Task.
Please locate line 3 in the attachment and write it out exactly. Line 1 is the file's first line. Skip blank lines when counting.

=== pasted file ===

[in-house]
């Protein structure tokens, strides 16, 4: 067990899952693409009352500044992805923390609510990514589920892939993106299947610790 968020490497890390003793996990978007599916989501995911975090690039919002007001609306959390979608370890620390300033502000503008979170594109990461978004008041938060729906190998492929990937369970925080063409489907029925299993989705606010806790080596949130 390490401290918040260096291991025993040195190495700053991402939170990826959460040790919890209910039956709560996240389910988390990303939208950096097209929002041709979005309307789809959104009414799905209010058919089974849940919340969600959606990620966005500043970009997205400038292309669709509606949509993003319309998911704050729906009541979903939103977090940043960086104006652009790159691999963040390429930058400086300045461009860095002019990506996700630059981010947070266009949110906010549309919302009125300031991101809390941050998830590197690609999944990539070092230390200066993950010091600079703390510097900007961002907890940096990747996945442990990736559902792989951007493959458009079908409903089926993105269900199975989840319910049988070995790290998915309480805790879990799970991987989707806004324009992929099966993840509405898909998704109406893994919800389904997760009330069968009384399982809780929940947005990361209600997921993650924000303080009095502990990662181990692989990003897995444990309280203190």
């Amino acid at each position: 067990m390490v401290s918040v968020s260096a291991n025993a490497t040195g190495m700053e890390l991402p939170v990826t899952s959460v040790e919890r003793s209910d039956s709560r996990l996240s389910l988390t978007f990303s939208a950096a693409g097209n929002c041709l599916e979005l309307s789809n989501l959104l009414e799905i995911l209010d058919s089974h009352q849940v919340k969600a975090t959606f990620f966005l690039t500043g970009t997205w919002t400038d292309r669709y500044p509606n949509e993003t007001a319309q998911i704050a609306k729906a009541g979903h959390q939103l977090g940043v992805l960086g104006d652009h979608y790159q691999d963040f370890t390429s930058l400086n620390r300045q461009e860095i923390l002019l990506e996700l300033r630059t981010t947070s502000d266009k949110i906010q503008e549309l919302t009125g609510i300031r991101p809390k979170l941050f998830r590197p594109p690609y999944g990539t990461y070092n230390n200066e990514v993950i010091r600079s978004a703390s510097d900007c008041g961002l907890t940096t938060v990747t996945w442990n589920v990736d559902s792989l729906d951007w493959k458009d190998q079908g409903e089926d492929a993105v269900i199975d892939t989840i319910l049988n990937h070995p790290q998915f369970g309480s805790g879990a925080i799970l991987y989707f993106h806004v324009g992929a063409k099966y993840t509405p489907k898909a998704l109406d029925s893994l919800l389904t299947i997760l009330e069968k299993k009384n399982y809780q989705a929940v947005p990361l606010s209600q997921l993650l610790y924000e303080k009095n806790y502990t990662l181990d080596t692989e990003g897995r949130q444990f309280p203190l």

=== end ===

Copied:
């Amino acid at each position: 067990m390490v401290s918040v968020s260096a291991n025993a490497t040195g190495m700053e890390l991402p939170v990826t899952s959460v040790e919890r003793s209910d039956s709560r996990l996240s389910l988390t978007f990303s939208a950096a693409g097209n929002c041709l599916e979005l309307s789809n989501l959104l009414e799905i995911l209010d058919s089974h009352q849940v919340k969600a975090t959606f990620f966005l690039t500043g970009t997205w919002t400038d292309r669709y500044p509606n949509e993003t007001a319309q998911i704050a609306k729906a009541g979903h959390q939103l977090g940043v992805l960086g104006d652009h979608y790159q691999d963040f370890t390429s930058l400086n620390r300045q461009e860095i923390l002019l990506e996700l300033r630059t981010t947070s502000d266009k949110i906010q503008e549309l919302t009125g609510i300031r991101p809390k979170l941050f998830r590197p594109p690609y999944g990539t990461y070092n230390n200066e990514v993950i010091r600079s978004a703390s510097d900007c008041g961002l907890t940096t938060v990747t996945w442990n589920v990736d559902s792989l729906d951007w493959k458009d190998q079908g409903e089926d492929a993105v269900i199975d892939t989840i319910l049988n990937h070995p790290q998915f369970g309480s805790g879990a925080i799970l991987y989707f993106h806004v324009g992929a063409k099966y993840t509405p489907k898909a998704l109406d029925s893994l919800l389904t299947i997760l009330e069968k299993k009384n399982y809780q989705a929940v947005p990361l606010s209600q997921l993650l610790y924000e303080k009095n806790y502990t990662l181990d080596t692989e990003g897995r949130q444990f309280p203190l």